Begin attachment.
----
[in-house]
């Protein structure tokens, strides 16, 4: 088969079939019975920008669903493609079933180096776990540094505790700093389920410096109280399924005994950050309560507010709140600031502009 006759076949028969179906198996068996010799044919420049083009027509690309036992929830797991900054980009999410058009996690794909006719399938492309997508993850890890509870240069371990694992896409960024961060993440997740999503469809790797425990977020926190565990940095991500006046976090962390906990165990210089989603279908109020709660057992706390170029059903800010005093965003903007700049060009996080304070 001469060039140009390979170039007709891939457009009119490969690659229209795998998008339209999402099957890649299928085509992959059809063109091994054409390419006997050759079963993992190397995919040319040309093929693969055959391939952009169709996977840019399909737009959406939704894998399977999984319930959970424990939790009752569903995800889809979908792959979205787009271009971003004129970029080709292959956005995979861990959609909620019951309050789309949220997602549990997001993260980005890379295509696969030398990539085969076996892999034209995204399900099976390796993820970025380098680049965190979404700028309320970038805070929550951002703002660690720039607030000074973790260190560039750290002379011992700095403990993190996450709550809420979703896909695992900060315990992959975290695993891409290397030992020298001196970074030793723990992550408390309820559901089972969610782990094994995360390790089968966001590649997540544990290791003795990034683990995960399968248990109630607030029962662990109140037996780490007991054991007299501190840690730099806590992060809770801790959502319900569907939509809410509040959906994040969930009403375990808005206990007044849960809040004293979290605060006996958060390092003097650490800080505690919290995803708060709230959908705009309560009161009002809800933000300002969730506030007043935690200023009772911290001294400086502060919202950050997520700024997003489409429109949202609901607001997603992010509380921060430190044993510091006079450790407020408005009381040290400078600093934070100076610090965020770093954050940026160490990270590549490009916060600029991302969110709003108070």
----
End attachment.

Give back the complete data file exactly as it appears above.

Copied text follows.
[in-house]
């Protein structure tokens, strides 16, 4: 088969079939019975920008669903493609079933180096776990540094505790700093389920410096109280399924005994950050309560507010709140600031502009 006759076949028969179906198996068996010799044919420049083009027509690309036992929830797991900054980009999410058009996690794909006719399938492309997508993850890890509870240069371990694992896409960024961060993440997740999503469809790797425990977020926190565990940095991500006046976090962390906990165990210089989603279908109020709660057992706390170029059903800010005093965003903007700049060009996080304070 001469060039140009390979170039007709891939457009009119490969690659229209795998998008339209999402099957890649299928085509992959059809063109091994054409390419006997050759079963993992190397995919040319040309093929693969055959391939952009169709996977840019399909737009959406939704894998399977999984319930959970424990939790009752569903995800889809979908792959979205787009271009971003004129970029080709292959956005995979861990959609909620019951309050789309949220997602549990997001993260980005890379295509696969030398990539085969076996892999034209995204399900099976390796993820970025380098680049965190979404700028309320970038805070929550951002703002660690720039607030000074973790260190560039750290002379011992700095403990993190996450709550809420979703896909695992900060315990992959975290695993891409290397030992020298001196970074030793723990992550408390309820559901089972969610782990094994995360390790089968966001590649997540544990290791003795990034683990995960399968248990109630607030029962662990109140037996780490007991054991007299501190840690730099806590992060809770801790959502319900569907939509809410509040959906994040969930009403375990808005206990007044849960809040004293979290605060006996958060390092003097650490800080505690919290995803708060709230959908705009309560009161009002809800933000300002969730506030007043935690200023009772911290001294400086502060919202950050997520700024997003489409429109949202609901607001997603992010509380921060430190044993510091006079450790407020408005009381040290400078600093934070100076610090965020770093954050940026160490990270590549490009916060600029991302969110709003108070």